Ac 4:14 But since they could see the man who had been healed standing there with them, there was nothing they could say. 15 So they ordered them to withdraw from the Sanhedrin and then conferred together. 16 “What are we going to do with these men?” they asked. “Everybody living in Jerusalem knows they have done an outstanding miracle, and we cannot deny it. 17 But to stop this thing from spreading any further among the people, we must warn these men to speak no longer to anyone in this name.” 18 Then they called them in again and commanded them not to speak or teach at all in the name of Jesus. 19 But Peter and John replied, “Judge for yourselves whether it is right in God’s sight to obey you rather than God. 20 For we cannot help speaking about what we have seen and heard.” 21 After further threats they let them go. They could not decide how to punish them, because all the people were praising God for what had happened. 22 For the man who was miraculously healed was over forty years old.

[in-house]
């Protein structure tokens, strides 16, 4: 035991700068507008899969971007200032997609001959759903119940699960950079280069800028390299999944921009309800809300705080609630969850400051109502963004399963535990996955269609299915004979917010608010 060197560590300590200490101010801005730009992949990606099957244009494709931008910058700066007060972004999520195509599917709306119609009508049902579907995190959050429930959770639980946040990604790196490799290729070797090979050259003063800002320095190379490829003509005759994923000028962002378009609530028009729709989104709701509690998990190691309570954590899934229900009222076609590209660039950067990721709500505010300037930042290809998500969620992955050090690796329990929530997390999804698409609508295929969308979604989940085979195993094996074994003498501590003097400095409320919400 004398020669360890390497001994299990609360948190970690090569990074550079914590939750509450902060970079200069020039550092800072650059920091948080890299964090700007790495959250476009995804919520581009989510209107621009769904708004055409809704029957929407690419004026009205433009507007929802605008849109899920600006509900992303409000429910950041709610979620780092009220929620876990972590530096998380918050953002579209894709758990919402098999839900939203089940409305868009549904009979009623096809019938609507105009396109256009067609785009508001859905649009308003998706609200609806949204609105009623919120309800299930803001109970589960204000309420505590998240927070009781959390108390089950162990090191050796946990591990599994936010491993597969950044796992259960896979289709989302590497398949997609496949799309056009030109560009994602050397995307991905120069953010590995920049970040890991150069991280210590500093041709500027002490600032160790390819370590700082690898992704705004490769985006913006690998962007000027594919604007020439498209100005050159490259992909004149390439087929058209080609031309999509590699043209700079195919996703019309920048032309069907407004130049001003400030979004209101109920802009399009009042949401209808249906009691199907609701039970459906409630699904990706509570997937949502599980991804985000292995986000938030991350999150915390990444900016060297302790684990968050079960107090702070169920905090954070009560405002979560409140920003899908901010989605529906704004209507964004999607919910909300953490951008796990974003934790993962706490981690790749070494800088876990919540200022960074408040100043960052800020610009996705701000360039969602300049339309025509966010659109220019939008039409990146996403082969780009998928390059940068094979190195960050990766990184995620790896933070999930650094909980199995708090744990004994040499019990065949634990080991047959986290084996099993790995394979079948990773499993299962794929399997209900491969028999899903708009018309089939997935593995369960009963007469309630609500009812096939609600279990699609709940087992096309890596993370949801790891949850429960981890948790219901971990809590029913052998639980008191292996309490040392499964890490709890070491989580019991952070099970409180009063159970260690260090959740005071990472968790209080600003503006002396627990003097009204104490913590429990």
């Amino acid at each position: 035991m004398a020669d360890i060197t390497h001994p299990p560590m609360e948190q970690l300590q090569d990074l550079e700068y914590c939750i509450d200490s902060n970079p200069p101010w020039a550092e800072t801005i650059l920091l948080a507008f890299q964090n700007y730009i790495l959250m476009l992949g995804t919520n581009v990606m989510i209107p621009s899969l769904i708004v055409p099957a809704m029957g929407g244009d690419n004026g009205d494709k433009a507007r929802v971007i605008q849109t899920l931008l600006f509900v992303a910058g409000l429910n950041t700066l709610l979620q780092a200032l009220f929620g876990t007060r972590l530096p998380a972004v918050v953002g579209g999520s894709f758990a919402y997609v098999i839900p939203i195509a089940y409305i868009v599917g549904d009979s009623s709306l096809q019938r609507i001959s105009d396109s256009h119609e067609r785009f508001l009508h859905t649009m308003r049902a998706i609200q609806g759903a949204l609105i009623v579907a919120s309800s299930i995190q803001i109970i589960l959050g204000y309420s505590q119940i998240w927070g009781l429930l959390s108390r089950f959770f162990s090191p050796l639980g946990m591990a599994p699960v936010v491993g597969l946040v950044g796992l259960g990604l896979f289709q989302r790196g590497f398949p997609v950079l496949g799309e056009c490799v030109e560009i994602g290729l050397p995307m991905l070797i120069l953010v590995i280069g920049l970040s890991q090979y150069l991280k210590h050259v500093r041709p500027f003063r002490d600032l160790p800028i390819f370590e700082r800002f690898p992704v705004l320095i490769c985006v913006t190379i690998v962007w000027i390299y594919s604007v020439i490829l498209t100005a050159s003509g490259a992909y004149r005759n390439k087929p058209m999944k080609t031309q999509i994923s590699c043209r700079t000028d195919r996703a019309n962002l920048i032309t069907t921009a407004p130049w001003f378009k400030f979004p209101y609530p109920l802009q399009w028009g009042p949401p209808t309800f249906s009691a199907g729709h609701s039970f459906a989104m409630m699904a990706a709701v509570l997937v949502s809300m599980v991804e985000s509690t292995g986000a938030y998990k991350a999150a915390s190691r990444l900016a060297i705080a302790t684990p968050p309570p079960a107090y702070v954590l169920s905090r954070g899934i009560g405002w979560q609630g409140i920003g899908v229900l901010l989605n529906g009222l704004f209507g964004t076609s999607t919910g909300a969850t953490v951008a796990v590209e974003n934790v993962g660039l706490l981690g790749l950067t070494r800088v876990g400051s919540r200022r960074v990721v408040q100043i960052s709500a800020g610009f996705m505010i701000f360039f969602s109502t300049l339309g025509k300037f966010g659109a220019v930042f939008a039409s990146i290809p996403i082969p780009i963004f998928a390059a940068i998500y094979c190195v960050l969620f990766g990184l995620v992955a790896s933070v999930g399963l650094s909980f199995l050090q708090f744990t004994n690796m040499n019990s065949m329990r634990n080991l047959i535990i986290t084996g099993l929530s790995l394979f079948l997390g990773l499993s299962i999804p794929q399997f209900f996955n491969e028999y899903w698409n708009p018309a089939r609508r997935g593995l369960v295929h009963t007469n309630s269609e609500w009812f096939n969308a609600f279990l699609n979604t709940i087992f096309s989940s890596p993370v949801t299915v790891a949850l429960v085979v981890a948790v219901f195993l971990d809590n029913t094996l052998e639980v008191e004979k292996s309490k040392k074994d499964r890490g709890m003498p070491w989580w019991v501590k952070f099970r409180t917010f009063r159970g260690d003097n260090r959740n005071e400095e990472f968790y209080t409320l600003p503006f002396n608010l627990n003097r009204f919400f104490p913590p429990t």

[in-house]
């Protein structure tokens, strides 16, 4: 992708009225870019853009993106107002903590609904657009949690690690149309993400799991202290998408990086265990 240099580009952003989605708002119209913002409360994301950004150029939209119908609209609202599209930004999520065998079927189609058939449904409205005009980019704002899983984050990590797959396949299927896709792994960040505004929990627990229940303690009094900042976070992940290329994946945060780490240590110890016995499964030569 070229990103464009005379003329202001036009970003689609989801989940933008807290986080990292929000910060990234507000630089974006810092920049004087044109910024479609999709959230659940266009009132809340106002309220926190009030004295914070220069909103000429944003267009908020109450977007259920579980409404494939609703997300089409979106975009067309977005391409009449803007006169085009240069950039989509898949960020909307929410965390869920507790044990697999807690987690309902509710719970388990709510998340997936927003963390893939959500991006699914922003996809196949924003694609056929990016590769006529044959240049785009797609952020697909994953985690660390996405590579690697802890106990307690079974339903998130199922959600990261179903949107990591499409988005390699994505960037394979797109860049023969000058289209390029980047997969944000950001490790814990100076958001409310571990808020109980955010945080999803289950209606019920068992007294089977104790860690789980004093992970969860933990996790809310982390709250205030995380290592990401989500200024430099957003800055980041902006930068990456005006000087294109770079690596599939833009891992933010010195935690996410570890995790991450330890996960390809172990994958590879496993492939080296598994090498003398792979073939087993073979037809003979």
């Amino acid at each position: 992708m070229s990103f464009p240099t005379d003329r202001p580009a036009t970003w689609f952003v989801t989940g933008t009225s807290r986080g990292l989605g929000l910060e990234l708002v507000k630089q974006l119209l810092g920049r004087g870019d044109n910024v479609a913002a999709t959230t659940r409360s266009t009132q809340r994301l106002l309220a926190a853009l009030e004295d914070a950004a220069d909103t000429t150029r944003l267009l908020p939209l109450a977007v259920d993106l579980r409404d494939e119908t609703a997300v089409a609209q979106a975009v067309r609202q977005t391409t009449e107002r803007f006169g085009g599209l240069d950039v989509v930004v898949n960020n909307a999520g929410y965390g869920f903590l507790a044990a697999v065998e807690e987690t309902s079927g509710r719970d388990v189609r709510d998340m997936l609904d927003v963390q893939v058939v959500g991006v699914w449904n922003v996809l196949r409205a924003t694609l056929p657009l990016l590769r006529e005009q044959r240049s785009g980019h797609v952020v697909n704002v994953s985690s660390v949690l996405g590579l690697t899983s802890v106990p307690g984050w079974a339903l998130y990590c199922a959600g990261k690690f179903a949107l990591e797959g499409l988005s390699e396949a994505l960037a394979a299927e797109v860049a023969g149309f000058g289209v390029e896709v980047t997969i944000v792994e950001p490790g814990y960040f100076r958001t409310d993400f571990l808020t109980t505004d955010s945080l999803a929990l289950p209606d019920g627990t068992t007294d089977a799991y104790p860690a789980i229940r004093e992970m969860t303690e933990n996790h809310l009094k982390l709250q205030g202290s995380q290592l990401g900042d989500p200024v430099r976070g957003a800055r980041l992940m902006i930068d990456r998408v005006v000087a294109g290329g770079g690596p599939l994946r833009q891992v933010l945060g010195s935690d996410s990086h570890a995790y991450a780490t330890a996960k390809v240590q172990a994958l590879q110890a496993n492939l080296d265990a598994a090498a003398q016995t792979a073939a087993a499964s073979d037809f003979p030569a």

1) Not even the “esteemed” body of Jewish rulers called the Sanhedrin could deny the substantive evidence before them.

Ac 4:14 But since they could see the man who had been healed standing there with them, there was nothing they could say.

This body that found Jesus worthy of crucifixion could not refute the once crippled man having been healed as he was walking, running and jumping around praising God. If all the people going to and from the Temple via the gate called Beautiful saw the cripple begging for years and years, these spiritual leaders would have as well :